In this arrangement of the systems shown in FIG. 2, the FPGA subsystem is used for forming the vibration isolation control signals, while other control systems are handled by the DSP system. This DSP system can access the control system data by means of the sensor buffer 7 and the actuator buffer 8, but is not dependent on the clock rate of the FPGA subsystem for the choice of sampling rate. Controls with a stringent requirement for the lowest possible phase loss (control delay) are calculated on the FPGA subsystem, while other controls, for example such as are used after moving the mass that is to be isolated of the vibration isolation system from one position to another position on a machine bed or the like, are calculated by the DSP system. The values calculated by the two systems are summed at the actuator buffer 8.

FIG. 3 shows the structure of the sensor buffer 7. A RAM memory is used with areas 71, 72, 73, 730 for individual sensors. An FPGA module 10 is expediently used for controlling these areas. Access to the individual sensor memory areas 71, 72, 73, 730 can be made both by the FPGA subsystem 5 and the DSP system 9. As already explained, this takes place independently from one another and even at different sampling rates.

FIG. 4 shows the internal structure of the FPGA subsystem. A sensor control matrix 51, a memory area 52 for axis signals 521, 522, 523, 524, 525 and 526, a control cascade block 53, a memory area 54 for axis output signals 541, 542, 543, 544, 545 and 546, and an output signal calculation block 55 are provided. The sensor control matrix 51 takes the individual sensor signals from the associated memory areas of the sensor buffer 7 and multiplies them by a 6×6 matrix in order to arrive at the axis signals 521 to 526 for the six degrees of freedom (i=1 . . . 6).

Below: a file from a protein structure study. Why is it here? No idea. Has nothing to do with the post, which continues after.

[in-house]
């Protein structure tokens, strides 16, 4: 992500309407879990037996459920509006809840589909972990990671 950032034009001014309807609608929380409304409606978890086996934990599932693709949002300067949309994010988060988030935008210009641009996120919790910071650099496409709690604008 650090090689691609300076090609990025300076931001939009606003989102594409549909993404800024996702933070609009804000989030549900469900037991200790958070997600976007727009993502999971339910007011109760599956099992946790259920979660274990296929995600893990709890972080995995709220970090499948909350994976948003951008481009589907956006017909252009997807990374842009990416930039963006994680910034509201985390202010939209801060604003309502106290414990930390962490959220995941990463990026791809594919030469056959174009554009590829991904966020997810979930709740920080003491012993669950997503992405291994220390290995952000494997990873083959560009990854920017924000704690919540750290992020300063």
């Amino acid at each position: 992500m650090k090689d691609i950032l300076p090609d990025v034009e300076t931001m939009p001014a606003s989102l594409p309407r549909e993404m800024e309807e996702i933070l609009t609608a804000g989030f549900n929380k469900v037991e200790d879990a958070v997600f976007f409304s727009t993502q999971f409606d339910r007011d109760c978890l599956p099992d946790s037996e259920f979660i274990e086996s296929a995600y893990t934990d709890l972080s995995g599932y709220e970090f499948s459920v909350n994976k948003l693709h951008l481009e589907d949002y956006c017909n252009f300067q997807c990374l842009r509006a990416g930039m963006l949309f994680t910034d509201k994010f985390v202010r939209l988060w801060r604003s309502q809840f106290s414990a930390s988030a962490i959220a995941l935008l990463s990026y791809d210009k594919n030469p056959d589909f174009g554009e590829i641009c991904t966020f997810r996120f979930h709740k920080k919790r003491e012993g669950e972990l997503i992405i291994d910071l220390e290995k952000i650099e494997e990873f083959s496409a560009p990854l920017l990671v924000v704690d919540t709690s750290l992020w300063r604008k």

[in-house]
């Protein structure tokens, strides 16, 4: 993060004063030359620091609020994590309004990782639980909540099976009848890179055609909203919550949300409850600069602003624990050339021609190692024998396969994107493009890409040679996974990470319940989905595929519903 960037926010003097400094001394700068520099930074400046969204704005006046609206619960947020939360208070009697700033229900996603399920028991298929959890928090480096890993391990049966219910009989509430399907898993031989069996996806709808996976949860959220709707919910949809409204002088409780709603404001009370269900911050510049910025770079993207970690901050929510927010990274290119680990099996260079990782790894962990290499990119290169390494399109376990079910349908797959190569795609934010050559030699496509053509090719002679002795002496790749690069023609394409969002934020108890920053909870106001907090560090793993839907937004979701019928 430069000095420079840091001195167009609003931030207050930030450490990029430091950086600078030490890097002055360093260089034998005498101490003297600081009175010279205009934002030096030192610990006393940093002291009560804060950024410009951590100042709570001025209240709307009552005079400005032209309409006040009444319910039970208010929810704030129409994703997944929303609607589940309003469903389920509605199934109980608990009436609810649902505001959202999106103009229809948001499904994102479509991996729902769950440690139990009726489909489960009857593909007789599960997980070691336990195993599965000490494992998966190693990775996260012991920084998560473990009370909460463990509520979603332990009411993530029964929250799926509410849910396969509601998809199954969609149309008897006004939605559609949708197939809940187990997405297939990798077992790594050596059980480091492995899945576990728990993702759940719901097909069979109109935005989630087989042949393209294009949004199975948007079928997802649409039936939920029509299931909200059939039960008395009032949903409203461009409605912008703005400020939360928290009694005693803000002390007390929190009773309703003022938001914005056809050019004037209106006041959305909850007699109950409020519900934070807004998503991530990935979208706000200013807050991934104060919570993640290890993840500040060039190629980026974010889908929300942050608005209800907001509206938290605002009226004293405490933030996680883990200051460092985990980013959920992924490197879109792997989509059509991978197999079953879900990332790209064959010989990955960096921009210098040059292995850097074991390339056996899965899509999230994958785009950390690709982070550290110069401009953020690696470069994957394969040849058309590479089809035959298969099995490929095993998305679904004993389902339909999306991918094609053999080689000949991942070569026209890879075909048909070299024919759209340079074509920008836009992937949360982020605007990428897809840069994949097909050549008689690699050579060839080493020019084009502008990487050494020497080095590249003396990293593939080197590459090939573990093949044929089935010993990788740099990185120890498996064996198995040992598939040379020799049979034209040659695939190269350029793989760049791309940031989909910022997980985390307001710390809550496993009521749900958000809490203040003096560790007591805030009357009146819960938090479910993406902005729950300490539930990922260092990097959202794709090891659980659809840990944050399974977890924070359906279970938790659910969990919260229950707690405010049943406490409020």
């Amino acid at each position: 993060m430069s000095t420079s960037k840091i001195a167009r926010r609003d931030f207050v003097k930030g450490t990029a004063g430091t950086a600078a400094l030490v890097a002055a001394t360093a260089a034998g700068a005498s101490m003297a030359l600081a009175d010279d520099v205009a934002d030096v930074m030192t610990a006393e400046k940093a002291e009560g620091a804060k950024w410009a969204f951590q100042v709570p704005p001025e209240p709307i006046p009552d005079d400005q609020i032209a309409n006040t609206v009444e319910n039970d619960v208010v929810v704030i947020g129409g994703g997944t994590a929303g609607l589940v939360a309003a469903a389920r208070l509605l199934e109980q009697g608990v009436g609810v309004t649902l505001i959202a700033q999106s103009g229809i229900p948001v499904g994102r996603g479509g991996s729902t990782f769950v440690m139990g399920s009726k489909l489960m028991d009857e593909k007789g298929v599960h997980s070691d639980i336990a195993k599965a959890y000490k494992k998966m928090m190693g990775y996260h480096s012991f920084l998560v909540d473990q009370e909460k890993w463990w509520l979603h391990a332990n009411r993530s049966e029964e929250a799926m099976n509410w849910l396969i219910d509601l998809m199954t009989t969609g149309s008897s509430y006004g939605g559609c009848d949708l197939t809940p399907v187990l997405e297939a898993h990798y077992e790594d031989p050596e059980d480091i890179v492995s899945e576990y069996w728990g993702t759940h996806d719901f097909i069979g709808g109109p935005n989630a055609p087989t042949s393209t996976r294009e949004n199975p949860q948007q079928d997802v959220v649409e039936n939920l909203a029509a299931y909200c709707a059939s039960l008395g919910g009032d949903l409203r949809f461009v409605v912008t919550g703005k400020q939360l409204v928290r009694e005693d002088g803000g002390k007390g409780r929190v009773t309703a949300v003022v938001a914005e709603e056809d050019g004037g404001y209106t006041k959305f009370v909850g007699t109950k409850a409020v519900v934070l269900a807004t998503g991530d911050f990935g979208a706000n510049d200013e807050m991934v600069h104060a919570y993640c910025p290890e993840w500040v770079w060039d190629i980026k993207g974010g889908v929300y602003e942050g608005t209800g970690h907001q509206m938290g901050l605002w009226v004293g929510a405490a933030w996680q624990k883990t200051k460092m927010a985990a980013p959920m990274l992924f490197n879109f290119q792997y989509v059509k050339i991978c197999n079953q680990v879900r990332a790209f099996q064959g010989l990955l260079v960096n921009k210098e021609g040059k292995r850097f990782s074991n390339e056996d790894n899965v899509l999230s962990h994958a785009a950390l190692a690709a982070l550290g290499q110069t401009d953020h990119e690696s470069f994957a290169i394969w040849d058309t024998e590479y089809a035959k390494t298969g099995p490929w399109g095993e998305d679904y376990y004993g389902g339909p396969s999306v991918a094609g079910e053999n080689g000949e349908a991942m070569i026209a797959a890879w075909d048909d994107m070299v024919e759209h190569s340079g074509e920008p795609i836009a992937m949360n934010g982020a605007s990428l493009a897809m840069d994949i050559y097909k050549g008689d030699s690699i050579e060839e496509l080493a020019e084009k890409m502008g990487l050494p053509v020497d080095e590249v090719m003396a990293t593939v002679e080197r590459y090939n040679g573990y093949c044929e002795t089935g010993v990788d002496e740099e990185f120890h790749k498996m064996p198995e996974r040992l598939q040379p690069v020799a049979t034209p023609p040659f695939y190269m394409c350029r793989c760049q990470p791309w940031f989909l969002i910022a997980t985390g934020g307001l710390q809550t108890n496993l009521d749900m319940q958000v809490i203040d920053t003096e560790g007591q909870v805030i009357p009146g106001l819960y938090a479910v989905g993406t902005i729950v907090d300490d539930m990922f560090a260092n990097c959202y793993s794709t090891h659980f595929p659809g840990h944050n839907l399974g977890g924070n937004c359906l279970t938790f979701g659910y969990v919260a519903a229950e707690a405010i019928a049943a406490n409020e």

Axis signal

[ i ] = k = 1 6 Sensor signal [ i ] [ k ] · Sensor [ k ] ( 1 )

The axis signals are processed in the control cascade block 53 to form axis output signals, namely a control cascade is provided for each axis signal 521 to 526, each control cascade having five biquad filters 531, 532, 533, 534 and 535, which are connected in series and which represent second-order IIR filters. A fixed calculation rule with coefficients, which can be freely set up by means of an FPGA memory (not shown), is implemented in each biquad. The result of the first biquad 531 in the row is fed to the next biquad 532 as an input signal. There are six independent control cascades.

The biquad (“bi-quadratic”) is a two-pole, two-zero filter and consists of five coefficients. There are several implementations for this filter. The embodiment presented here is the so-called Direct Form I representation.

The transfer function of a biquad is given by the following formula:

Transfer function of a biquad filter

H ( z ) = b 0 + b 1 z - 1 + b 2 z - 2 1 + a 1 z - 1 + a 2 z - 2 ( 2 )

This can be implemented as a sum formula in software as follows

(y is the output sample, x is the input sample):
y(n)=a 1 y(n−1)+a 2 y(n−2)+b 0 x(n)+b 1 x(n−1)+b 2 x(n−2)  (3)

This sum formula can be rewritten as follows, where the biquad calculation is based on input sample x[ ], accumulated results d[ ] and coefficients b and a.
d[n]=x−a 1 d[n−1]−a 2 d[n−2]
y=b 2 d[n−2]+b 1 d[n−1]+b 0 d[n]  (4)

The current input sample x together with the accumulated results d[ ] and the coefficients a and b are used to calculate the output sample y.

An array with three values d[ ] must be maintained for each biquad, together with the coefficients of the filter a, b. In addition, the output sample y must be maintained, as it constitutes the input for the next biquad in a row.

FIG. 5 shows a schematic overview of a biquad 532 and access to the data by a DSP system 9. Such a biquad is connected to a preliminary calculation unit, which is shown here as the biquad 531. On the output side, a subsequent calculation unit, in this case the biquad 533, is connected to the biquad 532. On the input side, the biquad 532 includes an input sample stage 5321 for input samples x, and an excitation sample stage 5322 for excitation signals n. The stage 5322 forms a summation input and constitutes an additional input bin for the respective biquad, and enables diagnostic signals, e.g. noise or sinusoidal signals, to be fed into the biquad. The input sample x for each biquad is therefore made up of the applied input sample and an optional additional diagnostic sample. In the representation in FIG. 4, the diagnostic sample is provided by the DSP system 9, but it is also possible for the diagnostic sample to be a noise/sinusoidal signal sample generated by the FPGA system itself.